12. Keep fighting the good fight, from a male perspective l need your honesty on how to get through our daily life whether it be for the good or l just survived it. I feel Christ through your words and that helps me push on as well.

  13. Please don’t stop sharing your thoughts and inspirations with us. Besides the beauty and honesty of your own journey I look forward to the people, places and works you’ve introduced me too. You’ve opened up so many stories and rabbit holes I’ve joyfully followed down: all the Father Ciszak books, the nun who went from movie star to sharing life in a Mexican prison, your brother’s story and music, to mention just a few. I am 73 and have trouble sometimes remembering specifics like names of people and books and such. But even though I can’t retell stories in detail I understand and enjoy them while I’m reading them and immerse myself fully in the experience and spiritual growth they bring me. You make things I would not have known or considered accessible to me in ways I would otherwise miss. Even though we have never met you feel like a friend and I would miss you.

  14. HEATHER KING says: Reply

    Oh wow, people, I can’t thank you enough for these beautiful comments that have sustained me for the last couple of days, and will continue to…The Guatemala trip is explained in the video for those who may have missed it….And I hope you all know I say “elderly type” tongue-in-cheek as I am 71 years of age myself and thus hardly a spring chicken…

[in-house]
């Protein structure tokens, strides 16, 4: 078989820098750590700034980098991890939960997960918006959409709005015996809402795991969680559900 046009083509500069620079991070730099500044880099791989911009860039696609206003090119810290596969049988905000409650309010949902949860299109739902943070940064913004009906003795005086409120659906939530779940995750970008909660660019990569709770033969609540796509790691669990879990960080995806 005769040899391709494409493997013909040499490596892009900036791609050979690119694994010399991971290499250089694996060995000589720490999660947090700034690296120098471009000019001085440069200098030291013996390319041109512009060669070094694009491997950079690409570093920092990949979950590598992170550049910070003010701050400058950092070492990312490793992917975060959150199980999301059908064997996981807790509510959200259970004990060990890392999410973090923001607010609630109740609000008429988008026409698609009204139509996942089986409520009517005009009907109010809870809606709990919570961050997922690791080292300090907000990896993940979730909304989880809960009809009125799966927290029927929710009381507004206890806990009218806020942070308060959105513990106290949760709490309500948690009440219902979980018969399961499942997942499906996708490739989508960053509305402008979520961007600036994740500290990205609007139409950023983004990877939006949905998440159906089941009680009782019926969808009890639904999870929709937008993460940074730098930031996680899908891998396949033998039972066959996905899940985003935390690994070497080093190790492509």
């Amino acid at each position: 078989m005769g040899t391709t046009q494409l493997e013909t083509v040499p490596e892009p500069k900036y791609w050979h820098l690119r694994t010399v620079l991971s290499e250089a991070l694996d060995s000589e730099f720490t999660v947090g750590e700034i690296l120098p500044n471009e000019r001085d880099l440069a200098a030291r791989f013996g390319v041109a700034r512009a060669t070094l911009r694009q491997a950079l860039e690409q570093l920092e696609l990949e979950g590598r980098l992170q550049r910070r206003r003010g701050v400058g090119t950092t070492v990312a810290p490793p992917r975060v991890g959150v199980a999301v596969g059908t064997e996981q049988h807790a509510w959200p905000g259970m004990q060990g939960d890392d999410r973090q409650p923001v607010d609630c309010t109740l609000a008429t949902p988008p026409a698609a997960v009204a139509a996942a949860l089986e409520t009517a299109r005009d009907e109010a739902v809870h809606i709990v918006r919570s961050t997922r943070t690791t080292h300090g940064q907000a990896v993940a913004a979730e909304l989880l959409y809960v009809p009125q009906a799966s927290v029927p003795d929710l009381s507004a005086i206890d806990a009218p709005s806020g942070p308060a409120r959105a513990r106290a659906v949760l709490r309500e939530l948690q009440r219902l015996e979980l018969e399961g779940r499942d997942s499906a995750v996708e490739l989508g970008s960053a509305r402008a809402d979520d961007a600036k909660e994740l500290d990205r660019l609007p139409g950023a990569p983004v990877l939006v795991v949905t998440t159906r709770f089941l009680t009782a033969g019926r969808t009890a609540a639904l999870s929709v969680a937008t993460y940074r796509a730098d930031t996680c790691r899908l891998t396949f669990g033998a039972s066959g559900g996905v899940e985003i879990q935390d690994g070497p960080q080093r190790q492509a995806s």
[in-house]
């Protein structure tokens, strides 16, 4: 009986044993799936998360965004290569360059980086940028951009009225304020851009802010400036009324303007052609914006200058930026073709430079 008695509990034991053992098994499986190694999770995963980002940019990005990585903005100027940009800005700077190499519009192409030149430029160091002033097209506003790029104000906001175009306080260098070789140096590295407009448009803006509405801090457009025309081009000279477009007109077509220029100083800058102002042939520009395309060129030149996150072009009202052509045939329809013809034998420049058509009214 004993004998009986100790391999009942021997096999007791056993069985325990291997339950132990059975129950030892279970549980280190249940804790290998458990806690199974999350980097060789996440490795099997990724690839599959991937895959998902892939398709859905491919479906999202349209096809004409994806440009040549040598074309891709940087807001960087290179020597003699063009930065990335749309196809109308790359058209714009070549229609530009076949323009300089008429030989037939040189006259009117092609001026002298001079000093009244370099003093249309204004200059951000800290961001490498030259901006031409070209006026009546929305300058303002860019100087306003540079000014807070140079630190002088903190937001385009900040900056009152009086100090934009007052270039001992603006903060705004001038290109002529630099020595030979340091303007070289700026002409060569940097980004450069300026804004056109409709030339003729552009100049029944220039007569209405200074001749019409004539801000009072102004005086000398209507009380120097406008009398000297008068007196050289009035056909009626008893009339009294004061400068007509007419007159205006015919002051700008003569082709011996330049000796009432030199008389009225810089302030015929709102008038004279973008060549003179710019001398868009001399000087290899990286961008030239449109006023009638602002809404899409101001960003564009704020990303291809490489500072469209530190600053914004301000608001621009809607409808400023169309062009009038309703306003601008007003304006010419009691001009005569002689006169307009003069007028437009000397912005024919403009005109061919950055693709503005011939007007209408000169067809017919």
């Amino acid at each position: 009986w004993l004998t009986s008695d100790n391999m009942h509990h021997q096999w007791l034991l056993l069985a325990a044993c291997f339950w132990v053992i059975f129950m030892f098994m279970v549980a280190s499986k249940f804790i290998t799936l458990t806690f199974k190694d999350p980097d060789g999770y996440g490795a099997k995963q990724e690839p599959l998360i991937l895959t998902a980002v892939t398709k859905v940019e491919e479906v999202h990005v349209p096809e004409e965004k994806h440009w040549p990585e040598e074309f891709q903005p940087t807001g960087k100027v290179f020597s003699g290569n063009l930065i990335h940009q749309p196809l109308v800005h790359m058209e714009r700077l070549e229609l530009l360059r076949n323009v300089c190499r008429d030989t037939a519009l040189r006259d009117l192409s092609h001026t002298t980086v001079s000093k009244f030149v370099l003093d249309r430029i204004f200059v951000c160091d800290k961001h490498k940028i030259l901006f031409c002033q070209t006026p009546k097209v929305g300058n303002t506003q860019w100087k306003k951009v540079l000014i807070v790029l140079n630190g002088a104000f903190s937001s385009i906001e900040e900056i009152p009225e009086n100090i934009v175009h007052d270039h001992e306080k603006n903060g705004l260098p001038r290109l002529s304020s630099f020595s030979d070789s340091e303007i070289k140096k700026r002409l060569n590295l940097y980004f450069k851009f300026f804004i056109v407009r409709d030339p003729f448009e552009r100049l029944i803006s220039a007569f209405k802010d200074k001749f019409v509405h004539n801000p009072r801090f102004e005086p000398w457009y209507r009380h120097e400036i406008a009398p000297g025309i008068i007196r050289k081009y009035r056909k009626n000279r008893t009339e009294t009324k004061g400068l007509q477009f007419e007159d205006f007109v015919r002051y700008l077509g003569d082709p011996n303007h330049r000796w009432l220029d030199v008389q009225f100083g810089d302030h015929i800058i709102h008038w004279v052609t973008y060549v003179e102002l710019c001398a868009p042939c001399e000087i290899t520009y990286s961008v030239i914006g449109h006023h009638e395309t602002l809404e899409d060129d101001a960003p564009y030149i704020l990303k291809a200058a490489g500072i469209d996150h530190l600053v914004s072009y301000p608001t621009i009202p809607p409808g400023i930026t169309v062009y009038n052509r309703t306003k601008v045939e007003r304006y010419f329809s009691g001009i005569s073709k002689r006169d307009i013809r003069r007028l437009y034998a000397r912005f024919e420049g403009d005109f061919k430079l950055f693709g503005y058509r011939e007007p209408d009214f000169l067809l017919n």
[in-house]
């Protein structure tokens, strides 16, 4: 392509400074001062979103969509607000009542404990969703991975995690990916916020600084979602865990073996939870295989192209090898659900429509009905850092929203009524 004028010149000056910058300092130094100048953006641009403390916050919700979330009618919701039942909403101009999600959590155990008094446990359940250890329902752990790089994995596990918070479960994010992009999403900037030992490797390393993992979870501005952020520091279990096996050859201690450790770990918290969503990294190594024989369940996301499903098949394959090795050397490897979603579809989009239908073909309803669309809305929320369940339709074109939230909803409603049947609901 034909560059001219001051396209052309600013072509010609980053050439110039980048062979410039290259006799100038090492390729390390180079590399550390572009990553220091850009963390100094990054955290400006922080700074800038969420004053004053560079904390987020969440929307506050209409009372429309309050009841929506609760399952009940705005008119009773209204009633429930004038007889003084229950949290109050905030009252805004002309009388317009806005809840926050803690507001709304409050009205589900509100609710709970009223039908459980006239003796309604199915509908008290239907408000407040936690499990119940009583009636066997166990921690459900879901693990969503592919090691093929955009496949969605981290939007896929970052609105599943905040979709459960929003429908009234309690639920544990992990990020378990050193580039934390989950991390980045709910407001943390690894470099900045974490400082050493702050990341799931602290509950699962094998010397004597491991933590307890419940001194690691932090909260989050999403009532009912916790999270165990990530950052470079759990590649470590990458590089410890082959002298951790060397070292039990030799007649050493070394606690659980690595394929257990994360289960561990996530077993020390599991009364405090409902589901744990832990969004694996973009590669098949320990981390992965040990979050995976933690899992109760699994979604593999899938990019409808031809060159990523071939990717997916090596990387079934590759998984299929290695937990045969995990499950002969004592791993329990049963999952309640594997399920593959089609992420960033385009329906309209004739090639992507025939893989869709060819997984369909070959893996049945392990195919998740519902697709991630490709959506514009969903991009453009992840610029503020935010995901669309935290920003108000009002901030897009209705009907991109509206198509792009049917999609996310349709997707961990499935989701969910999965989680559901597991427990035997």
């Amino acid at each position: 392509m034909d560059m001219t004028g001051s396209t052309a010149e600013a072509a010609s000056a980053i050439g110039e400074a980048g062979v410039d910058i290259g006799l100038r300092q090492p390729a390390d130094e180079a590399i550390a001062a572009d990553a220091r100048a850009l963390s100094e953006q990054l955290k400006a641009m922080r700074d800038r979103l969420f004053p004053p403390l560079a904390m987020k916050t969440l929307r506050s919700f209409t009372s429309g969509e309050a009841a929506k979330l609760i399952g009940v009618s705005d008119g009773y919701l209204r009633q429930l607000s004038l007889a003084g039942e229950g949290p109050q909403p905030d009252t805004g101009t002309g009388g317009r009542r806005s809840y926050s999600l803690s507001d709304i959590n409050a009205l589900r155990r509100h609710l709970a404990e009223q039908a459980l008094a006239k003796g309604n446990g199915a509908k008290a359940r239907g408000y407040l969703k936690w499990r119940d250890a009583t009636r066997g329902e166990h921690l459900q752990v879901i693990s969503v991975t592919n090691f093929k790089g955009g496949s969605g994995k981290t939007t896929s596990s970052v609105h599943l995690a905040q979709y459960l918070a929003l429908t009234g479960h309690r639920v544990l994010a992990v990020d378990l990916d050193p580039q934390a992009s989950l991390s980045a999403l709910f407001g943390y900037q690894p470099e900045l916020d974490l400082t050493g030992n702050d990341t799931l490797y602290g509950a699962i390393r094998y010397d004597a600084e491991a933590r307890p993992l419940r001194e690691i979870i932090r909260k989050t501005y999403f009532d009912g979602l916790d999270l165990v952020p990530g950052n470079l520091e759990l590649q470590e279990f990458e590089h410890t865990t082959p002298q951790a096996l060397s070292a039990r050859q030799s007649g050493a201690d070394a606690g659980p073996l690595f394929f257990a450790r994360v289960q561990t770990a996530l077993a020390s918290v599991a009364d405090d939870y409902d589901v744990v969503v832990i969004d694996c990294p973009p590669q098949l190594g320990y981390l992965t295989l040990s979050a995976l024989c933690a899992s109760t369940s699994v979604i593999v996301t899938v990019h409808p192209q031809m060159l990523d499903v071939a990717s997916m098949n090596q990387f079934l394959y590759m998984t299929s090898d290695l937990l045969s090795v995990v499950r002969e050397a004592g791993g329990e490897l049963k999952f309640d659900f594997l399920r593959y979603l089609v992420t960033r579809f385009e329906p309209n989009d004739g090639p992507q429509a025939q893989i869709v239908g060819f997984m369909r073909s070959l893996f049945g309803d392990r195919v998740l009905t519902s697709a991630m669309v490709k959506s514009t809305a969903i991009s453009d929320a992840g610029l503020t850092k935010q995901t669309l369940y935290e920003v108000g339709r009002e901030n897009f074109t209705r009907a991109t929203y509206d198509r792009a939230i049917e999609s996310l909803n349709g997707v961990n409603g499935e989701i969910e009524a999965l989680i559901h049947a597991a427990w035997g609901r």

I love the spectrum of what people find and respond to, from the interview with my brother the punk band guy to Mother Antonia Brenner, the Beverly Hills socialite who chucked it all to go live with the inmates in a hard-core Tijuana prison, to my little travels, to the great Fr. Ciszek who, along with so many others, now watches over my desk…

    Does it, will it. “come together?”….As Thérèse of Lisieux said, “Our Vocation is Love!” So if we are driven by love, or at least the desire to love, I suppose it has already come together, even if not in a neat package to be presented to the world and more or less marketed…

    More and more, I see my real vocation is prayer, not even writing….But I’m extraordinarily graced for the opportunity and capacity to share some of my wonder, joy, bewilderment, burdens, astonishments, sufferings, discoveries…And even more extraordinarily graced for the gift of all of you.

    Update: In preparation for Guatemala trip, I made a two-hour trip to the Walmart Superstore yesterday, after which I had to lie down and take a long nap. Then Adoration.

    See you all soon! Eternal thanks and wishing you a blessed weekend.

  15. Anonymous says: Reply

    You got me through this day, dearest Heather… kindly passing along’ stopping for one minute, 7 times through the/each day to think only of God! THANK YOU!

    1. HEATHER KING says: Reply

      Isn’t that great? Instead of telling ourselves Oh I should have an entire holy hour and if I can’t, or won’t, forget it…

    2. Your works always inspire me to carry on. I am an 85 year old female. My mother liked St. Michael.
      Keep up the good work and have a wonderful trip to Guatemala.
      Prayers for a safe journey

      1. HEATHER KING says: Reply

        Oh wonderful, I pray to the good St. Michael the Archangel every morning. Thank you for your own prayers.